The effect of Bradley Wiggins’ withdrawal from the Giro d’Italia was neatly illustrated by the scenes in Busseto ahead of stage 13. Apart from a Sky News television reporter recording a to-camera piece gravely announcing the news of Wiggins’ abandon to his British fans, and a pair of Colombian journalists waiting to speak to Rigoberto Uran, there was precious little activity outside the Sky bus, with the tifosi’s attention turned to Mark Cavendish and maglia rosa Vincenzo Nibali.
Wiggins had lost over three minutes on the rain-soaked stage 12 to Treviso and there was little surprise when a communiqué from Team Sky landed early on Friday morning to confirm that he had abandoned the Giro, citing a respiratory infection and cold. Speaking to Cyclingnews outside the team bus before the start of stage 13, manager Dave Brailsford admitted that the withdrawal had been growing in inevitability over the past couple of days.
“It wasn’t a quick decision. It was getting increasingly obvious that was going to be the situation,” Brailsford said, explaining that Wiggins’ condition had worsened in the wet conditions on Thursday. “It didn’t take a genius to figure it out to be honest. You could see that if at a certain point in time if it didn’t start to reduce and he didn’t start to recover then.”
Brailsford looked to place Wiggins’ disappointment in context compared to his abrupt departure from the 2011 Tour de France when he suffered a broken collarbone in a pile-up on stage 7.
“He’s disappointed but you know when you’re ill, you’re ill,” Brailsford said. “It’s not like when he broke his collarbone because there one minute he was flying and within seconds the whole complexion of the whole thing changes. This was much more of a gradual realisation that this illness isn’t going to go away, that it’s going to get worse and from a health perspective at some point you have to draw the line.”
Brailsford confirmed that Wiggins had begun to feel unwell towards the end of the first week of the Giro but dismissed the idea that the team ought to have withdrawn him sooner. “There was talk about him having a stomach problem at the start but that wasn’t the case, although it was pretty early on when he started to come down with [the cold]. It was definitely there, but I don’t think it took anything away from his performance in the time trial,” said Brailsford.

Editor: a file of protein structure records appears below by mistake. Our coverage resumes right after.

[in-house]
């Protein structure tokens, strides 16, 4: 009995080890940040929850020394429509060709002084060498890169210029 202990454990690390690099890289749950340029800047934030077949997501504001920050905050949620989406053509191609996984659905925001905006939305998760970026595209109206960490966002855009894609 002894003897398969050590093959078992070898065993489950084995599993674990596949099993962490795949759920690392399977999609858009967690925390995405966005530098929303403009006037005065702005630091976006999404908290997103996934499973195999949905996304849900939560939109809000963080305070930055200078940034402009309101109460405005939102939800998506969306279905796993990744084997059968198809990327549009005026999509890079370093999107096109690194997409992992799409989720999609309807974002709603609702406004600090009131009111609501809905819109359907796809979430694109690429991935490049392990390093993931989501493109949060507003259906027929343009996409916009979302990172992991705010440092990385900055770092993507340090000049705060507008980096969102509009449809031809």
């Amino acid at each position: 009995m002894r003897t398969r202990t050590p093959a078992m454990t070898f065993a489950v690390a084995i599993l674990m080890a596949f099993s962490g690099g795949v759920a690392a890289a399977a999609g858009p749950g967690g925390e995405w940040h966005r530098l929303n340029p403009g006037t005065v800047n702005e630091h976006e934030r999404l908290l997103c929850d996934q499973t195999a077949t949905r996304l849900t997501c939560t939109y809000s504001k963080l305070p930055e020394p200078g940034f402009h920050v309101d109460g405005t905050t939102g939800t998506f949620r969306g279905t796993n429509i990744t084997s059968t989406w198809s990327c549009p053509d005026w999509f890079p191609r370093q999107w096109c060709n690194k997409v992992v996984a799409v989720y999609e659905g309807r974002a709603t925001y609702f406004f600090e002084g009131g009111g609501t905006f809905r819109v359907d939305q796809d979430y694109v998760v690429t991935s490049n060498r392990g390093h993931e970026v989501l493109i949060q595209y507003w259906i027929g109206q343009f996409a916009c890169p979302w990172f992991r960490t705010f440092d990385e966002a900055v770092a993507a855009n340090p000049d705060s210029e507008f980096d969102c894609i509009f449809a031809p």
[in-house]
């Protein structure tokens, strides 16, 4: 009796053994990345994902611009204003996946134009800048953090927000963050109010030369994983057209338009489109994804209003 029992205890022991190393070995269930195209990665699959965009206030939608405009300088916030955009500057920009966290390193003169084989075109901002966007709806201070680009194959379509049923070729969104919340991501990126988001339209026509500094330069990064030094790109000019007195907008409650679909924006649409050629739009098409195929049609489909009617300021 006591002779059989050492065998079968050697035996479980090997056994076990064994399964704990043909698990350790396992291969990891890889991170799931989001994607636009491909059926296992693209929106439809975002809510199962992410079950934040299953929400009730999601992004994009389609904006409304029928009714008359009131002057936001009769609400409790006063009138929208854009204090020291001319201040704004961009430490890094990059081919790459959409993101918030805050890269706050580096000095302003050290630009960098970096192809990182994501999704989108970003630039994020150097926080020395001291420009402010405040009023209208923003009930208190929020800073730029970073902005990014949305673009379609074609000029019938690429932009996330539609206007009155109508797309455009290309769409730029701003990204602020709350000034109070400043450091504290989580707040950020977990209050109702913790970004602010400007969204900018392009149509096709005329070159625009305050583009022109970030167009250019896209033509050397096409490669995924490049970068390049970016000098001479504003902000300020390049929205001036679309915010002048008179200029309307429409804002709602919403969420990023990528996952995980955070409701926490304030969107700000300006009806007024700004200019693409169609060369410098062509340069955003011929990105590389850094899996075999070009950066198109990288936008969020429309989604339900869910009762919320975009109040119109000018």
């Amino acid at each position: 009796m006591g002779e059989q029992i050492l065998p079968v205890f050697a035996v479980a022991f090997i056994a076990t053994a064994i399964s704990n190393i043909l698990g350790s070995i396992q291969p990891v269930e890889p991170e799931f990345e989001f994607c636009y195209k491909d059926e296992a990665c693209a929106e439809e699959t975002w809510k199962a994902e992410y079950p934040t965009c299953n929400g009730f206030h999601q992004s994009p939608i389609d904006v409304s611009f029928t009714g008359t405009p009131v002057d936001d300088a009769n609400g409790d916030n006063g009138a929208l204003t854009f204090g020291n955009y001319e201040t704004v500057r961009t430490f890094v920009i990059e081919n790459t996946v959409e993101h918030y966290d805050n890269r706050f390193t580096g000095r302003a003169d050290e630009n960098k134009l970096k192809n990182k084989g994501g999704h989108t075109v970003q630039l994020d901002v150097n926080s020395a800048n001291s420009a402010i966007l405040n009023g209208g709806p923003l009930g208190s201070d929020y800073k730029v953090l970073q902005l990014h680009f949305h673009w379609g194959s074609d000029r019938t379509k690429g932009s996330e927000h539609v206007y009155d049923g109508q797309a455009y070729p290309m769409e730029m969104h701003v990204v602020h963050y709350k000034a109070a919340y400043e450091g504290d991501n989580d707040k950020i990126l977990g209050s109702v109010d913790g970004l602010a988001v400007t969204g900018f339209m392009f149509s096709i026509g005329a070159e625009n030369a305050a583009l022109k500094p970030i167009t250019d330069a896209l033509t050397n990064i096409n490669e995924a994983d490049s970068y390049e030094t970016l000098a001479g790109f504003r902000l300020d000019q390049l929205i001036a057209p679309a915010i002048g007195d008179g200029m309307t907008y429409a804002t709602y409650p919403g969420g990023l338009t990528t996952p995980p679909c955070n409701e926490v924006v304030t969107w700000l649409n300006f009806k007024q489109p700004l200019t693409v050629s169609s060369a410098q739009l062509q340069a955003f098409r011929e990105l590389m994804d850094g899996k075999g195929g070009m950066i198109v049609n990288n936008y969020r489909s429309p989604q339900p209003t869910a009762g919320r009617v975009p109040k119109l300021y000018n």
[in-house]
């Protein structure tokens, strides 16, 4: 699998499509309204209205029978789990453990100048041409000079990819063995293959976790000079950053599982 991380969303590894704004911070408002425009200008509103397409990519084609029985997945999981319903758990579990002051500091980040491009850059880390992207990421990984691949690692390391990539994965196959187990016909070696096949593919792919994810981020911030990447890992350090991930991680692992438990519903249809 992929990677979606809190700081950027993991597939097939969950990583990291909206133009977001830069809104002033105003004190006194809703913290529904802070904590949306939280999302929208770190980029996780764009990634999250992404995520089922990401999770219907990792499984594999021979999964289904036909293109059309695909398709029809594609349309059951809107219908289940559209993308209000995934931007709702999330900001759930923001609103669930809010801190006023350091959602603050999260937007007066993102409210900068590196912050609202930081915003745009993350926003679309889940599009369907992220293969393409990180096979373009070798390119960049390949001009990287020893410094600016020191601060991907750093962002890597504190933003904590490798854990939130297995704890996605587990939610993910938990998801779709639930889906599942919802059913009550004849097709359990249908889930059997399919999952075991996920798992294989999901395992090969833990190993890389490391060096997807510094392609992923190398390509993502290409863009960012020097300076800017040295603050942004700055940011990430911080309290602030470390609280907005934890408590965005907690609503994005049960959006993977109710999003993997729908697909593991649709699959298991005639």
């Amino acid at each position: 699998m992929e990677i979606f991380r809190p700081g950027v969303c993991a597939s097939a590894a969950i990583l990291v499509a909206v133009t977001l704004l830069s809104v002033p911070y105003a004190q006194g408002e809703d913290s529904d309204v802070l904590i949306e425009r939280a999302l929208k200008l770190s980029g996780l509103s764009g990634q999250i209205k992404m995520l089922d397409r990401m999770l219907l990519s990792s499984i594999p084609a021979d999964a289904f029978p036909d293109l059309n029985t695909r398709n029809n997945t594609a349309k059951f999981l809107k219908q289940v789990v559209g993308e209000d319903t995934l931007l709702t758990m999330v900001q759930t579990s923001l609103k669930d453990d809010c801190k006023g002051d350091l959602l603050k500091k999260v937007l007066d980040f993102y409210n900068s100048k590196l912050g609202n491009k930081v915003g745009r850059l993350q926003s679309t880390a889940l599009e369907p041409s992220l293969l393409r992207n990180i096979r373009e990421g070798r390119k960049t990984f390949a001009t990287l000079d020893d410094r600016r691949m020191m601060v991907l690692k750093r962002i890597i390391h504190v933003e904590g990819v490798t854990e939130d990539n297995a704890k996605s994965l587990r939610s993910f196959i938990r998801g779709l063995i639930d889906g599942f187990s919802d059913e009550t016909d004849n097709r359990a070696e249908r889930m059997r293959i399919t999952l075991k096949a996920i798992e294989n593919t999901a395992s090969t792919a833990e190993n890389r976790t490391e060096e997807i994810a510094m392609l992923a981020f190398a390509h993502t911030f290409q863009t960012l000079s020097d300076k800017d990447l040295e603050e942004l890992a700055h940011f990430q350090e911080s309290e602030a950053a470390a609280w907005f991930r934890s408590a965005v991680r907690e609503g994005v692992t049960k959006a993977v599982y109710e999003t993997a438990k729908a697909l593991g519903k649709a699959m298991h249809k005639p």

Before the race, Wiggins had spoken robustly about the prospect of completing a Giro-Tour de France double, even though Chris Froome is slated to lead Sky in July. Brailsford refused to be drawn on what impact – if any – Wiggins’ early withdrawal would have on the team hierarchy and he said it was too early to say what Wiggins’ pre-Tour race programme might be.
“It’s too early. We’ll wait and see. We’ve got to assess his health first and then take it from there,” Brailsford said.
In Wiggins’ absence, Rigoberto Uran, who currently lies third overall at 2:04, becomes Sky’s outright team leader. After Wiggins and Chris Froome’s tense working relationship at both the 2011 Vuelta a España and the 2012 Tour, Sky can perhaps be grateful for small mercies – there will be no internal conflict at this Giro.
“When someone is ill and you’re unsure, people are worried and upset for Brad because they can see he’s ill. But once you make that decision [to abandon], there’s clarity and you know what you’re doing,” Brailsford said of the impact on team morale. “As harsh as that may seem, in many respects that increased level of clarity gives everybody an increased purpose. Rigoberto’s third in GC and that’s a very good position to be in. It’s arguably one of, if not the strongest positions in the race and I think the guys are very positive.”
Brailsford was confident, too, that Uran would not be fazed by the prospect of leading the Sky team, having entered the race with the brief of gregario di lusso. “Not at all, I’d say he deserves that opportunity,” Brailsford said. “He was 7th last year and he did that pretty much on his own with Sergio because we had a lead-out team with Mark here last year and they looked after themselves. To have the support of the team will help him and I think he deserves the opportunity.”
For his part, Uran – dubbed the Mick Jagger of cycling by Gazzetta dello Sport – seemed wholly encumbered by his new status when he rolled up to the start line in Busseto on Friday morning.
“It’s always a pity when you lose a teammate but when your health isn’t good it’s hard to continue in a race like this,” Uran told Cyclingnews. “Nothing changes in the team and everything continues as before. We’re going to continue the work we’ve been doing before now. We’ve been riding well.”
And Uran’s prospects in the mountaintop finishes at Bardonecchia and the Galibier this weekend? “I know them. They’re hard climbs and you’ll just have to be up there and attentive as usual,” he said.
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